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Fibre composite pavilion is inspired by nature

Engineers at the University of Stuttgart developed the BUGA Fibre Pavilion, which combines cutting-edge computational technologies with constructional principles found in nature, and is produced robotically from advanced fibre composites only.

In biology, most loadbearing structures are fibre composites, made from fibres like for example cellulose, chitin or collagen. These materials are supported by a matrix material. The resource efficiency and astounding performance of biological structures stems from these fibrous systems. Their organization, directionality and density is finely tuned and locally varied in order to ensure that material is only placed where it is needed.

With the BUGA Fibre Pavilion, a collaboration between the Institute for Computational Design and Construction (ICD) and the Institute for Building Structures and Structural Design (ITKE) at the University of Stuttgart, the researchers aimed to transfer this biological principle of load-adapted fibre composite systems into architecture. They used artificial composites such as glass– or carbon fibre reinforced plastics to realise the building. These materials share fundamental characteristics with natural composites.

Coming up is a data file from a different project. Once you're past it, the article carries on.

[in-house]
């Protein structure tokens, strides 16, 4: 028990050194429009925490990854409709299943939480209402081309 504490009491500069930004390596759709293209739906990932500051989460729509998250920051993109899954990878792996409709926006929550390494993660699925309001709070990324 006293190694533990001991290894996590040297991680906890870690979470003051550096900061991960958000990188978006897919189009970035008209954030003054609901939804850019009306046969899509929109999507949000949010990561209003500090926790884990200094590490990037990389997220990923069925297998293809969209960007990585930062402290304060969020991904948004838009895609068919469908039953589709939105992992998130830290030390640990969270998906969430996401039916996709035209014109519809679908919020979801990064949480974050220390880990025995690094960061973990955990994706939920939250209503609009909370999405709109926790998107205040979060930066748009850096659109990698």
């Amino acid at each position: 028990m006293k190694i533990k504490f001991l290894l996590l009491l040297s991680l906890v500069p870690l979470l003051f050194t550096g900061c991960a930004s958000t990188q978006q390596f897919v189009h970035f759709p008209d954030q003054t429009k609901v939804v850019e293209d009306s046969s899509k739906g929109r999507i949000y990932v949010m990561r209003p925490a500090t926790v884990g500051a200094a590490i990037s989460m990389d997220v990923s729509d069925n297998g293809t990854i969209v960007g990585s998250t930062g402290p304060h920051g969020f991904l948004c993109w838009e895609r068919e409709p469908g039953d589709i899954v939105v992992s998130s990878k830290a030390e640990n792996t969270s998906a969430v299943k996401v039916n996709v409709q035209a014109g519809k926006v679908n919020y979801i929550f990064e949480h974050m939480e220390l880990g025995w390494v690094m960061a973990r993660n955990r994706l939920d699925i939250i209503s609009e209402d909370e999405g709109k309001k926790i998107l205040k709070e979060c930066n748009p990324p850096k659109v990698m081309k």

The pavilion is made from more than 150.000 metres of spatially arranged glass- and carbon fibres. Each needs to be individually designed and placed, which is difficult to achieve with established production technologies. Therefore, the engineers produced the building components by robotic, coreless filament winding, a method developed by the University of Stuttgart. Fibrous filaments are freely placed between rotating winding scaffolds by a robot.

During the process, the predefined shape of the building emerges only from the interaction of the filaments, eliminating the need for any mould or core. This allows to create bespoke forms and individual fibre layup for each component without the production of waste of material off-cuts.

During manufacturing, a lattice of translucent glass fibres is generated, onto which the black carbon are placed where they are structurally needed. The result is a load-adapted component.

The pavilion has a floor area of about 400 metres and encloses fully transparent, mechanically, pre-stressed ETFE membrane. The primary load-bearing structure is only made from 60 bespoke fibre composite components. With 7.6 kilograms per square meter, it is exceptionally lightweight, approximately five times lighter than a more conventional steel structure.

Photos: ICD/ITKE University of Stuttgart